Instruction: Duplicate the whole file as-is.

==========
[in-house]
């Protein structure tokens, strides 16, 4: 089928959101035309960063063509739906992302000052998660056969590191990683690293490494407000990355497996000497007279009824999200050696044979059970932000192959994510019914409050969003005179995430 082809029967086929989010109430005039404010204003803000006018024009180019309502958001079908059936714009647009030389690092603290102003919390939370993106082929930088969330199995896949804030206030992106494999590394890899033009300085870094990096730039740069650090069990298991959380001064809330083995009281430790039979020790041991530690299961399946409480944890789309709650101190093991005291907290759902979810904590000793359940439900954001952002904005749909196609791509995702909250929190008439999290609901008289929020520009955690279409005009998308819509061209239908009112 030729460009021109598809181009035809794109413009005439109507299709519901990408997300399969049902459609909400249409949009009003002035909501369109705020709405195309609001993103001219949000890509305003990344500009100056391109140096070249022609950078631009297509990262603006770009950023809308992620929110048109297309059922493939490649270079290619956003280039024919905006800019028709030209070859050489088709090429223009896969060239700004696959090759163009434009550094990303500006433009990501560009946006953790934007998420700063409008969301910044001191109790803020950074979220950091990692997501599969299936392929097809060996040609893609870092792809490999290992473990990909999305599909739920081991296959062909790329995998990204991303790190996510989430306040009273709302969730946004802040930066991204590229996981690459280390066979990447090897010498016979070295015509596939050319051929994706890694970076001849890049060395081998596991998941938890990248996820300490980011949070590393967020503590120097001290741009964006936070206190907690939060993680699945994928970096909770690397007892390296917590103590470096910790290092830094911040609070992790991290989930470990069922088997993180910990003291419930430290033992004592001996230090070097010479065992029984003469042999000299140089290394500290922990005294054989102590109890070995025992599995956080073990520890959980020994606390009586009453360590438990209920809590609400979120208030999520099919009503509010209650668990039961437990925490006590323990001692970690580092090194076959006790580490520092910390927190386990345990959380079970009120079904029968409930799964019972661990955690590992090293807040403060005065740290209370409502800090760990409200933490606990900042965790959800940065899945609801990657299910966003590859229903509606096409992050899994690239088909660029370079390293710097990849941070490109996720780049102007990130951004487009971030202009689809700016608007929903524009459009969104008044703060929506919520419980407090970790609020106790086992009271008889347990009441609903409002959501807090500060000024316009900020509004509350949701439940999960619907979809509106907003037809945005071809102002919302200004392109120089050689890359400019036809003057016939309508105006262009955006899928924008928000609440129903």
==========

[in-house]
């Protein structure tokens, strides 16, 4: 089928959101035309960063063509739906992302000052998660056969590191990683690293490494407000990355497996000497007279009824999200050696044979059970932000192959994510019914409050969003005179995430 082809029967086929989010109430005039404010204003803000006018024009180019309502958001079908059936714009647009030389690092603290102003919390939370993106082929930088969330199995896949804030206030992106494999590394890899033009300085870094990096730039740069650090069990298991959380001064809330083995009281430790039979020790041991530690299961399946409480944890789309709650101190093991005291907290759902979810904590000793359940439900954001952002904005749909196609791509995702909250929190008439999290609901008289929020520009955690279409005009998308819509061209239908009112 030729460009021109598809181009035809794109413009005439109507299709519901990408997300399969049902459609909400249409949009009003002035909501369109705020709405195309609001993103001219949000890509305003990344500009100056391109140096070249022609950078631009297509990262603006770009950023809308992620929110048109297309059922493939490649270079290619956003280039024919905006800019028709030209070859050489088709090429223009896969060239700004696959090759163009434009550094990303500006433009990501560009946006953790934007998420700063409008969301910044001191109790803020950074979220950091990692997501599969299936392929097809060996040609893609870092792809490999290992473990990909999305599909739920081991296959062909790329995998990204991303790190996510989430306040009273709302969730946004802040930066991204590229996981690459280390066979990447090897010498016979070295015509596939050319051929994706890694970076001849890049060395081998596991998941938890990248996820300490980011949070590393967020503590120097001290741009964006936070206190907690939060993680699945994928970096909770690397007892390296917590103590470096910790290092830094911040609070992790991290989930470990069922088997993180910990003291419930430290033992004592001996230090070097010479065992029984003469042999000299140089290394500290922990005294054989102590109890070995025992599995956080073990520890959980020994606390009586009453360590438990209920809590609400979120208030999520099919009503509010209650668990039961437990925490006590323990001692970690580092090194076959006790580490520092910390927190386990345990959380079970009120079904029968409930799964019972661990955690590992090293807040403060005065740290209370409502800090760990409200933490606990900042965790959800940065899945609801990657299910966003590859229903509606096409992050899994690239088909660029370079390293710097990849941070490109996720780049102007990130951004487009971030202009689809700016608007929903524009459009969104008044703060929506919520419980407090970790609020106790086992009271008889347990009441609903409002959501807090500060000024316009900020509004509350949701439940999960619907979809509106907003037809945005071809102002919302200004392109120089050689890359400019036809003057016939309508105006262009955006899928924008928000609440129903």